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Leaders condemn Salim killing

• Interactive: Who's who in Iraq
• Interactive: Sectarian divide
Can the U.S.-led coalition hand over power to Iraqis on June 30?
Paul Bremer

(CNN) -- Iraq's foreign minister has vowed not to be intimidated as leaders around the world expressed sorrow and anger over the killing of the U.S.-appointed president of the Iraqi Governing Council in an apparent suicide bombing in Baghdad.

Council president Izzedine Salim was on his way into the Green Zone, which houses coalition headquarters, when he was killed in the blast, along with at least four others.

Iraqi Foreign Minister Hoshyar Zebari described the attacks as an attempt to derail the political process and said it would not stop preparations for the handover of sovereignty on June 30.

"We will not be intimidated," he said.

President Bush said: "Mr. Salim was a man of courage who risked his life in pursuit of a free, democratic, and prosperous Iraq.

"The terrorists know that a free Iraq will be a major defeat for the cause of terror, so they are trying to shake our confidence and will."

British Foreign Secretary Jack Straw said the bombing was a terrorist act aimed at disrupting the transfer of power.

"What this shows is that the terrorists and insurgents in Iraq are trying to disrupt the peaceful transfer of power from the occupiers to the Iraqi people," Straw said.

"These terrorists are the enemies of the Iraqi people themselves."

British Prime Minister Tony Blair's office also condemned the killing, saying that Saleem and his colleagues had been working "to give Iraq a future of freedom, democracy and security, all of which are goals rejected by the terrorists."

French President Jacques Chirac said on Monday he was angered by the attack. "I am appalled by this wave of tragedies in Iraq and am just as convinced as ever that there is no military solution, and that a political solution is needed," Reuters quoted Chirac as saying during a visit outside Paris.

"I hope it will be found through a transfer of sovereignty and authority, as quickly as possible, to a truly Iraqi government."

Jordan also condemned the killing.

"Jordan has always condemned political assassinations and the targeting of civilians," State Minister and official government spokesperson Asma Khader said.

"Resorting to assassinations for achieving political ends is inadmissible, and such operations should come to an end," she added.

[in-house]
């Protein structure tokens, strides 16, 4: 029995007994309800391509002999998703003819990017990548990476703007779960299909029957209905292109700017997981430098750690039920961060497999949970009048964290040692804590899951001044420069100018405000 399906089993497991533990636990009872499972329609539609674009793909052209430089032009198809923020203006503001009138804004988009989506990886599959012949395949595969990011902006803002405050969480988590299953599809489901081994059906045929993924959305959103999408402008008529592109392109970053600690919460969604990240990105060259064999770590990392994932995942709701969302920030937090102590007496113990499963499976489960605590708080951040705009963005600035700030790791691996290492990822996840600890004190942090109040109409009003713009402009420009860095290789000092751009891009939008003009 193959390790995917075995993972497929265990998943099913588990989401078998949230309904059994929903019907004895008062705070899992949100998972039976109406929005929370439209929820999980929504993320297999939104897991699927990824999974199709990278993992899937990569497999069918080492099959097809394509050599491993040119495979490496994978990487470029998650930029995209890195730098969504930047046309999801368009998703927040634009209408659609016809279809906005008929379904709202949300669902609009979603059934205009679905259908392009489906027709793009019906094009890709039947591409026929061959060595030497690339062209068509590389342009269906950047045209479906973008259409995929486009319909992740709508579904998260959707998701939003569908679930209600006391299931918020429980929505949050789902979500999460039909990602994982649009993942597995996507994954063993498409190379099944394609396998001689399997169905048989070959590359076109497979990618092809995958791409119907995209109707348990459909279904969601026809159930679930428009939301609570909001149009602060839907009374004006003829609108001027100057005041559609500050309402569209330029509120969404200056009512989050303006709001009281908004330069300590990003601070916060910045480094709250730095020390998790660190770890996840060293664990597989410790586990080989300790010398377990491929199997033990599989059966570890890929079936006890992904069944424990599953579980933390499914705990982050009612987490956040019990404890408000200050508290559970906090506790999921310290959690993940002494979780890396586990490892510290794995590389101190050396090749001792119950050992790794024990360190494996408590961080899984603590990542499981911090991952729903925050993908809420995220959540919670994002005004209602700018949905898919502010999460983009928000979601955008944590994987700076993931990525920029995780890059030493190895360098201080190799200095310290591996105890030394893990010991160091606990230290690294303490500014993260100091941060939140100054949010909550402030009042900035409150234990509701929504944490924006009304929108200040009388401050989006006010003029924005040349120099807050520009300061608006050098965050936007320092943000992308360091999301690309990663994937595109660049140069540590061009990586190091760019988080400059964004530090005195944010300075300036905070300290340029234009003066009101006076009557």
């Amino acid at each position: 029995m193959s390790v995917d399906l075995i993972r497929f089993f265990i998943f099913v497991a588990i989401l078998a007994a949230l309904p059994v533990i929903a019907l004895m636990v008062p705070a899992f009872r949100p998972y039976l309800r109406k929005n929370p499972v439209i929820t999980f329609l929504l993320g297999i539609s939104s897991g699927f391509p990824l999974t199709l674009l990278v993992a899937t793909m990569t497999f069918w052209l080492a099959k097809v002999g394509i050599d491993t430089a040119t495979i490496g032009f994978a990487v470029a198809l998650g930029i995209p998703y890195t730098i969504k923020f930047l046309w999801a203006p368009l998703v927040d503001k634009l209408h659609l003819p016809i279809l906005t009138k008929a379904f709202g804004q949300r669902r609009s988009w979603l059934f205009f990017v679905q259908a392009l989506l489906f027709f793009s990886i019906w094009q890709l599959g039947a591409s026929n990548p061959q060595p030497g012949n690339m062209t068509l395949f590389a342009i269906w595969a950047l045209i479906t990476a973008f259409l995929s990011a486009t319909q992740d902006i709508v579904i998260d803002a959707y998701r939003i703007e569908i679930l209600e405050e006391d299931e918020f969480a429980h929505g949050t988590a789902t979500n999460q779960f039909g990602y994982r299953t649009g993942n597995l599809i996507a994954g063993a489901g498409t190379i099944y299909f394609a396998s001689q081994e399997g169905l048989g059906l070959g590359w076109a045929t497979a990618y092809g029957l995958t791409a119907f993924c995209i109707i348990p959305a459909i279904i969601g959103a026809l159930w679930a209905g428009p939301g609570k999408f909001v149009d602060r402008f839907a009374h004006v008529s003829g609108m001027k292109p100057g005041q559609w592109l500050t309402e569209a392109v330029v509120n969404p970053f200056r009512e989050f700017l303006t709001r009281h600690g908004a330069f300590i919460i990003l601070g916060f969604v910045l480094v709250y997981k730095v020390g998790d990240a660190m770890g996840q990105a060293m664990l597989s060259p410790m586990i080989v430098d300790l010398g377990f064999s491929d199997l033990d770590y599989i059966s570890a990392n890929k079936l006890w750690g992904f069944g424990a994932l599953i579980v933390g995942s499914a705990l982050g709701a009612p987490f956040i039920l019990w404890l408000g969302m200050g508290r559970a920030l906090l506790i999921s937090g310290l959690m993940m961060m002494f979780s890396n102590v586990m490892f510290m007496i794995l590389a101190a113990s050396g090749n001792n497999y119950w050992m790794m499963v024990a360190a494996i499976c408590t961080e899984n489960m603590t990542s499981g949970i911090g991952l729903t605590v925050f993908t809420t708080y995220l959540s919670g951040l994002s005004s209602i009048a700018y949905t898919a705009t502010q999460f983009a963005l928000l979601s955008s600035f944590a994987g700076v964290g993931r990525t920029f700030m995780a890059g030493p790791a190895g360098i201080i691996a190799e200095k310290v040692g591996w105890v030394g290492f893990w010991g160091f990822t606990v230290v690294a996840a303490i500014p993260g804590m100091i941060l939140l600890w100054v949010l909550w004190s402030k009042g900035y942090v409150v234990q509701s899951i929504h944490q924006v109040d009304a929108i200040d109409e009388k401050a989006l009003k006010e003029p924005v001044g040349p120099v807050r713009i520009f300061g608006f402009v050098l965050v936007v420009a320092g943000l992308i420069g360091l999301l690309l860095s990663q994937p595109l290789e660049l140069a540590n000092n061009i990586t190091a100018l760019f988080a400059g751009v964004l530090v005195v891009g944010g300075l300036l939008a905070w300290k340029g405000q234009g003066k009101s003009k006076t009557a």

'Disturbing signal'

Australia's Prime Minister John Howard said the killing showed why Australian troops should remain in Iraq.

"I am horrified ... This is not the killing of an American or an Englishman, it's the killing of one of their own and what these people are about is preventing Iraq having a democratic future," Howard told Australian Broadcasting Corp. radio.

"Are we going to give in to that? Are we going to walk away? Are we going to say that if you murder, and kill and bomb people enough we're going to turn our backs and walk away?" he said.

"This is what those saying we should leave are in effect advocating.

Australia currently has about 850 troops in and around Iraq.

A senior Russia official said the murder of Salim sent "another very disturbing signal about the need to re-think the basic plan for a settlement in Iraq."

Deputy Foreing Minister Yuri Fedotov told Interfax news agency that the settlement must be "transparent" and most importantly, "have the understanding and support of the Iraqi people."

The formation of a new Iraqi government, Fedotov said, must meet the interests of a broad layers of the Iraqi population and also be legitimate in the eyes of the international public, primarily Iraq's neighbors.

Only in that case can new Iraqi insitutions count on the support of Iraqi nationals and efficiently resolve pressing problems in the country. The deputy Russian foreign minister also expressed Moscow's regret about the murder of the Iraqi Council chief.

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